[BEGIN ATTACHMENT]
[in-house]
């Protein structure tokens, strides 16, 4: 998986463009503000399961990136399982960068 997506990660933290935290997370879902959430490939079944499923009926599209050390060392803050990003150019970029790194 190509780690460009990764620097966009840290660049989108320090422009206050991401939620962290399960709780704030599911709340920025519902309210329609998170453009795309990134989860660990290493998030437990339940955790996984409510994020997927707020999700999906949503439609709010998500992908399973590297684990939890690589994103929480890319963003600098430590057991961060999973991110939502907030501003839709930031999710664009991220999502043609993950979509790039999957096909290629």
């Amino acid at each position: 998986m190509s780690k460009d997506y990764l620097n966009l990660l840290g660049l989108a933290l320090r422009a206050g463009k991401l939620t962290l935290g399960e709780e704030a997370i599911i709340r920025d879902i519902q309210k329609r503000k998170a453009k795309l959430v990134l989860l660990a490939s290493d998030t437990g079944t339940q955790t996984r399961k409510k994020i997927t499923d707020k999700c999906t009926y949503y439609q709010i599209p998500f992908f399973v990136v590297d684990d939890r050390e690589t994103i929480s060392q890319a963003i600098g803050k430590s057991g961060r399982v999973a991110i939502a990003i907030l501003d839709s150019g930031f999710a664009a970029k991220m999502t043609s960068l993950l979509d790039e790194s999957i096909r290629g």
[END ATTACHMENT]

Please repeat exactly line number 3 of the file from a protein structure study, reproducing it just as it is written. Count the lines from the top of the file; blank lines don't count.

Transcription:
């Amino acid at each position: 998986m190509s780690k460009d997506y990764l620097n966009l990660l840290g660049l989108a933290l320090r422009a206050g463009k991401l939620t962290l935290g399960e709780e704030a997370i599911i709340r920025d879902i519902q309210k329609r503000k998170a453009k795309l959430v990134l989860l660990a490939s290493d998030t437990g079944t339940q955790t996984r399961k409510k994020i997927t499923d707020k999700c999906t009926y949503y439609q709010i599209p998500f992908f399973v990136v590297d684990d939890r050390e690589t994103i929480s060392q890319a963003i600098g803050k430590s057991g961060r399982v999973a991110i939502a990003i907030l501003d839709s150019g930031f999710a664009a970029k991220m999502t043609s960068l993950l979509d790039e790194s999957i096909r290629g």